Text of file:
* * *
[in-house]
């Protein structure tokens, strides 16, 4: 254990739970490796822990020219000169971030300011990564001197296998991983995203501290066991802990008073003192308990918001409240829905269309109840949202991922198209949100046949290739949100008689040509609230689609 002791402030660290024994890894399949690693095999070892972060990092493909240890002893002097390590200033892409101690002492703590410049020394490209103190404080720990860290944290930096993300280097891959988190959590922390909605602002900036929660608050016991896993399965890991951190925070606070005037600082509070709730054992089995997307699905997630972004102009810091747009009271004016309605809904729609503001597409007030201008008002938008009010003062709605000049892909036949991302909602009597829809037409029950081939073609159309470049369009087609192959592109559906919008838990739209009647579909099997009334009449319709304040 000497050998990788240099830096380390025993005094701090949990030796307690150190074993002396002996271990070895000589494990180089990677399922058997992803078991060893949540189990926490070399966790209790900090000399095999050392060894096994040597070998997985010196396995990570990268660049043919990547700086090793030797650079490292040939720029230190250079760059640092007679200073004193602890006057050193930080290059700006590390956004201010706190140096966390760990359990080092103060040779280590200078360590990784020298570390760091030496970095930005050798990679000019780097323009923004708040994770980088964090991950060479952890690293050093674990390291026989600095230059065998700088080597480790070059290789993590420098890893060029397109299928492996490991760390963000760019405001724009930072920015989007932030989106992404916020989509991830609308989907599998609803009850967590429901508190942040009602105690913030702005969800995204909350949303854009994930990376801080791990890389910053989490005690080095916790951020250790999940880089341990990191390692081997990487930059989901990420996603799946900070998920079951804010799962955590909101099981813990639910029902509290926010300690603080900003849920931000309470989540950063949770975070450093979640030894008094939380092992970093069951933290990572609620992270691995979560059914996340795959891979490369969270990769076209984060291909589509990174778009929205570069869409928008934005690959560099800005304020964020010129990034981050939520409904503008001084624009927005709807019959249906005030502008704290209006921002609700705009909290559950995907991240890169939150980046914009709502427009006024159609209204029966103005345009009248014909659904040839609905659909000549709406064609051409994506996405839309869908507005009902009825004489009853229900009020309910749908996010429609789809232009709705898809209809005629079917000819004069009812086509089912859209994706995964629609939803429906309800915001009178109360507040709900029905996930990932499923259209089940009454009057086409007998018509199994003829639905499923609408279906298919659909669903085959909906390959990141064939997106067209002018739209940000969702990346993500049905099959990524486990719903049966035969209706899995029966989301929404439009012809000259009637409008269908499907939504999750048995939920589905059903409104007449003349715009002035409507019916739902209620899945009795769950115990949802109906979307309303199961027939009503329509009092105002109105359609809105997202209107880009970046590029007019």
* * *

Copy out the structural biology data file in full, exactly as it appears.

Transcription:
[in-house]
């Protein structure tokens, strides 16, 4: 254990739970490796822990020219000169971030300011990564001197296998991983995203501290066991802990008073003192308990918001409240829905269309109840949202991922198209949100046949290739949100008689040509609230689609 002791402030660290024994890894399949690693095999070892972060990092493909240890002893002097390590200033892409101690002492703590410049020394490209103190404080720990860290944290930096993300280097891959988190959590922390909605602002900036929660608050016991896993399965890991951190925070606070005037600082509070709730054992089995997307699905997630972004102009810091747009009271004016309605809904729609503001597409007030201008008002938008009010003062709605000049892909036949991302909602009597829809037409029950081939073609159309470049369009087609192959592109559906919008838990739209009647579909099997009334009449319709304040 000497050998990788240099830096380390025993005094701090949990030796307690150190074993002396002996271990070895000589494990180089990677399922058997992803078991060893949540189990926490070399966790209790900090000399095999050392060894096994040597070998997985010196396995990570990268660049043919990547700086090793030797650079490292040939720029230190250079760059640092007679200073004193602890006057050193930080290059700006590390956004201010706190140096966390760990359990080092103060040779280590200078360590990784020298570390760091030496970095930005050798990679000019780097323009923004708040994770980088964090991950060479952890690293050093674990390291026989600095230059065998700088080597480790070059290789993590420098890893060029397109299928492996490991760390963000760019405001724009930072920015989007932030989106992404916020989509991830609308989907599998609803009850967590429901508190942040009602105690913030702005969800995204909350949303854009994930990376801080791990890389910053989490005690080095916790951020250790999940880089341990990191390692081997990487930059989901990420996603799946900070998920079951804010799962955590909101099981813990639910029902509290926010300690603080900003849920931000309470989540950063949770975070450093979640030894008094939380092992970093069951933290990572609620992270691995979560059914996340795959891979490369969270990769076209984060291909589509990174778009929205570069869409928008934005690959560099800005304020964020010129990034981050939520409904503008001084624009927005709807019959249906005030502008704290209006921002609700705009909290559950995907991240890169939150980046914009709502427009006024159609209204029966103005345009009248014909659904040839609905659909000549709406064609051409994506996405839309869908507005009902009825004489009853229900009020309910749908996010429609789809232009709705898809209809005629079917000819004069009812086509089912859209994706995964629609939803429906309800915001009178109360507040709900029905996930990932499923259209089940009454009057086409007998018509199994003829639905499923609408279906298919659909669903085959909906390959990141064939997106067209002018739209940000969702990346993500049905099959990524486990719903049966035969209706899995029966989301929404439009012809000259009637409008269908499907939504999750048995939920589905059903409104007449003349715009002035409507019916739902209620899945009795769950115990949802109906979307309303199961027939009503329509009092105002109105359609809105997202209107880009970046590029007019």